“(White House director of strategic communications Hope) Hicks also spoke by phone with Trump Jr. Again, say people familiar with the conversations, (Jared) Kushner’s team concluded that the best strategy would be to err on the side of transparency, because they believed the complete story would eventually emerge.

    “The discussions among the president’s advisers consumed much of the day, and they continued as they prepared to board Air Force One that evening for the flight home.

    “But before everyone boarded the plane, Trump had overruled the consensus, according to people with knowledge of the events.

    “It remains unclear exactly how much the president knew at the time of the flight about Trump Jr.’s meeting.

    “The president directed that Trump Jr.’s statement to the Times describe the meeting as unimportant. He wanted the statement to say that the meeting had been initiated by the Russian lawyer and primarily was about her pet issue — the adoption of Russian children.”

    And now look at these comments from anonymous advisers:

    “‘This was ... unnecessary,’ said one of the president’s advisers, who like most other people interviewed for this article spoke on the condition of anonymity to discuss sensitive internal deliberations. ‘Now someone can claim he’s the one who attempted to mislead. Somebody can argue the president is saying he doesn’t want you to say the whole truth.’”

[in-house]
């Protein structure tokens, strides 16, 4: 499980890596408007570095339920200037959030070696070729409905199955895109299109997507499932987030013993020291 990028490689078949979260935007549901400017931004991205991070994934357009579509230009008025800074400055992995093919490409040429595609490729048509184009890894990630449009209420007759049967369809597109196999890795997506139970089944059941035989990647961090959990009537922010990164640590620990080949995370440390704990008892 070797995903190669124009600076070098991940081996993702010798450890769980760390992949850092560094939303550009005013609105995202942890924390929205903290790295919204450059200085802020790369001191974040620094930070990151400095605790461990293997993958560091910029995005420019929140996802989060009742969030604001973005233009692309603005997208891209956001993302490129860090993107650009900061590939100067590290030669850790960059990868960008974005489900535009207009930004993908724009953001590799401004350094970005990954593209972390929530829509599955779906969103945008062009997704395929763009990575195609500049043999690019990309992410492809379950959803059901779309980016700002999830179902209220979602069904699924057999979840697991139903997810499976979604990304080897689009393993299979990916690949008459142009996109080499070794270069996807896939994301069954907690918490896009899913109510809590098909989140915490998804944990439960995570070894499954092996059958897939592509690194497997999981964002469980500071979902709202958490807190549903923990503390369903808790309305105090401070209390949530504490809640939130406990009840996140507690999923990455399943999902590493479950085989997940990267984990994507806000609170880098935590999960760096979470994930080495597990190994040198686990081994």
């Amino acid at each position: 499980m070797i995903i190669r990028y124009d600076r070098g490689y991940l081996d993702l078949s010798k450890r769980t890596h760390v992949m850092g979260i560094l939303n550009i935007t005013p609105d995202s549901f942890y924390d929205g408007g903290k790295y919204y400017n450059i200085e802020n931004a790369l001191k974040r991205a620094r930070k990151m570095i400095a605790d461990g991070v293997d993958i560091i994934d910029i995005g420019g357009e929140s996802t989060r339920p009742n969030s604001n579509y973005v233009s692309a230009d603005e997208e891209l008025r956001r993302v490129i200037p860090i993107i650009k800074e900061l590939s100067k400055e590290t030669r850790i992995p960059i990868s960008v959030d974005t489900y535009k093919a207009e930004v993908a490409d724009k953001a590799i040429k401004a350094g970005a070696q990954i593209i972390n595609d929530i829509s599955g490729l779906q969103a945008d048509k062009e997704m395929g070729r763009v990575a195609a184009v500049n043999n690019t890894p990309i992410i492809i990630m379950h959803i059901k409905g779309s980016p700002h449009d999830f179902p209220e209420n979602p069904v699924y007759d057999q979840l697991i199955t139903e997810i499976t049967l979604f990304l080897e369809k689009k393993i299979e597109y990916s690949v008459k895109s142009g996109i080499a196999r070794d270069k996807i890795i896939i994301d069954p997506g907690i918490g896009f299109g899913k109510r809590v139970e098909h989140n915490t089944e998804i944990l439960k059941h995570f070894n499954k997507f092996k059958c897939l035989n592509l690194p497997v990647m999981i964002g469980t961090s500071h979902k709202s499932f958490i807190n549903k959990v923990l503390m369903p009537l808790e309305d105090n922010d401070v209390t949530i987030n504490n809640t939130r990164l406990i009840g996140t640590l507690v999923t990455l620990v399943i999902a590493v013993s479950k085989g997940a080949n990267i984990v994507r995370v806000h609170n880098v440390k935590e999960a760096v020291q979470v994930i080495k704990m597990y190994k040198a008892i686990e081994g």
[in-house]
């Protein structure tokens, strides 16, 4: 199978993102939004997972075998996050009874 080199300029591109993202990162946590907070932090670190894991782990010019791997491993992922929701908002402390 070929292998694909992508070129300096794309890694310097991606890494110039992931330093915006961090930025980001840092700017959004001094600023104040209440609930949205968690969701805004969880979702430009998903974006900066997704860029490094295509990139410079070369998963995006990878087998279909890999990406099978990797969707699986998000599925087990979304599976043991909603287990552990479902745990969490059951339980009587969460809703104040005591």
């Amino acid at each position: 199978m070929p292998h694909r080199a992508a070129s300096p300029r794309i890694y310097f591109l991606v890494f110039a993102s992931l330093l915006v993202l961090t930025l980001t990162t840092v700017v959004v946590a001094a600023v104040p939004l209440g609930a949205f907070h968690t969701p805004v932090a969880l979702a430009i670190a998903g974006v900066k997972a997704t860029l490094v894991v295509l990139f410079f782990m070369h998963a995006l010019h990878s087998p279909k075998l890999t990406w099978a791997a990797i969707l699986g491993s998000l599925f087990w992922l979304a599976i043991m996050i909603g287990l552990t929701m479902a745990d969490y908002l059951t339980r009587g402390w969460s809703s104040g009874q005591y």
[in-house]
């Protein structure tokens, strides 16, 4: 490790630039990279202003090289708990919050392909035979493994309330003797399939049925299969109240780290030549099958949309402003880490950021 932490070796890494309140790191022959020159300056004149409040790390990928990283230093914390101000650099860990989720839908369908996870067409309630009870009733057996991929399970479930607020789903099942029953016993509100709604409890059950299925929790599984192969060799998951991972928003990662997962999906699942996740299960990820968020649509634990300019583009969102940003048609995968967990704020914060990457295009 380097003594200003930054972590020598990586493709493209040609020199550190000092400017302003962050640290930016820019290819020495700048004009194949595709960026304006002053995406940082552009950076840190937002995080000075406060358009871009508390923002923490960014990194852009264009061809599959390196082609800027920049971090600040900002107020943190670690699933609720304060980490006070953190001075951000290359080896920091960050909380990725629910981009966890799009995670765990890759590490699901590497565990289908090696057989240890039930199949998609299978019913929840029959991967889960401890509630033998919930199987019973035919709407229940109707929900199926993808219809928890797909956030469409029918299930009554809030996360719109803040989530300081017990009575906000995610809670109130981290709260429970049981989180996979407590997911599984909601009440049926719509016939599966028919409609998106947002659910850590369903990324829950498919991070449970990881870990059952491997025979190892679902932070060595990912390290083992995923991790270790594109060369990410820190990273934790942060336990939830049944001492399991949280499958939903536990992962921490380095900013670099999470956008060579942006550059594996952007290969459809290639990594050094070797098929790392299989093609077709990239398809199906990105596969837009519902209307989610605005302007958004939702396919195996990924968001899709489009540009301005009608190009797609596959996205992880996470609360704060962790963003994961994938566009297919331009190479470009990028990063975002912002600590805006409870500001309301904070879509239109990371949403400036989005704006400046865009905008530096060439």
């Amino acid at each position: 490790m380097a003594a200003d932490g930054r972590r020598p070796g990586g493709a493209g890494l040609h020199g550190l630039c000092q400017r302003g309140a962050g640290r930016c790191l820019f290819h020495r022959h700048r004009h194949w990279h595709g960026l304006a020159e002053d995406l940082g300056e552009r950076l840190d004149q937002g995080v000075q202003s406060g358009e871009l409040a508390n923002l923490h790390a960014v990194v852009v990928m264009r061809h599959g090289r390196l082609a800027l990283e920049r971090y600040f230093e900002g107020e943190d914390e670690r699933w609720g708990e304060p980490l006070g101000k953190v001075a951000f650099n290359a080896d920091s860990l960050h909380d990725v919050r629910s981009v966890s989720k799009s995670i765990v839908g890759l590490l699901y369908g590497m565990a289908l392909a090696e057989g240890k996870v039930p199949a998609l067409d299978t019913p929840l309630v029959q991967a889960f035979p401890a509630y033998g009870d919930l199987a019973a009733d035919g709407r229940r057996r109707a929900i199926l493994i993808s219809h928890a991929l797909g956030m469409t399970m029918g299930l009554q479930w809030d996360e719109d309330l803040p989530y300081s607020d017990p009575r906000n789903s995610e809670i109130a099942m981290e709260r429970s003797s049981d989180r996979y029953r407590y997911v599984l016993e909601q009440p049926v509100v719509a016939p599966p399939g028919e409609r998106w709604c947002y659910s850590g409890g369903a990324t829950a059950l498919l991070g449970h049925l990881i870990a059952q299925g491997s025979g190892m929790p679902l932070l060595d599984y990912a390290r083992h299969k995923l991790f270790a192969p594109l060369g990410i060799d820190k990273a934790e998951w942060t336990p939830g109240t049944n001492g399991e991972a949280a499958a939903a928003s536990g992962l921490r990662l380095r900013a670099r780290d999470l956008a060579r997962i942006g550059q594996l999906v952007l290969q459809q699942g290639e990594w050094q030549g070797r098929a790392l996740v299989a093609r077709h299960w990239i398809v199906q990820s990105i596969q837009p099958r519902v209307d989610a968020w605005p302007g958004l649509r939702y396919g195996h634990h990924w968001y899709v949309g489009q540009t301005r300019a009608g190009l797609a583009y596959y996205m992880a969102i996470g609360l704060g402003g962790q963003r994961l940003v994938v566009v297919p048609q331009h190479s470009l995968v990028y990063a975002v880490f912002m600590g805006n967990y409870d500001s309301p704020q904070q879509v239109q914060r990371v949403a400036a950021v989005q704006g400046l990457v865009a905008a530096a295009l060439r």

And here:

    “Trump, advisers say, is increasingly acting as his own lawyer, strategist and publicist, often disregarding the recommendations of the professionals he has hired.

    “‘He refuses to sit still,’ the presidential adviser said. ‘He doesn’t think he’s in any legal jeopardy, so he really views this as a political problem he is going to solve by himself.’”

    And this:

    “Because Trump believes he is innocent, some advisers explained, he therefore does not think he is at any legal risk for a coverup. In his mind, they said, there is nothing to conceal.”

    The White House’s first six months, of course, have been littered with internal leaks. Many of them are owed to the warring factions within the West Wing and dissension in the broader administration. But every so often you see this kind of leak: the send-a-message-to-the-boss leak — the spreading of unhelpful information about the president because advisers see no other way to make it stop.

    And even in that line of reporting, this is a pretty remarkable cry for help. In this story, they’re admitting that he is personally responsible for deliberately misleading the American people about a major topic of the Russia investigation. They’re saying that he did something that could very well be construed as a coverup and could damage his legal defence. The reason? Because they apparently can’t prevail upon him in person and they think he simply doesn’t get what kind of jeopardy he is putting himself in.

    Part of it may simply be exasperation, as well. When you, as a White House staffer, continue to have to put up with the boss’s unpredictable whims and furthering of unhelpful story lines (i.e. Russia was on my mind when I fired FBI Director James Comey), it’s liable to lead to this kind of leaking.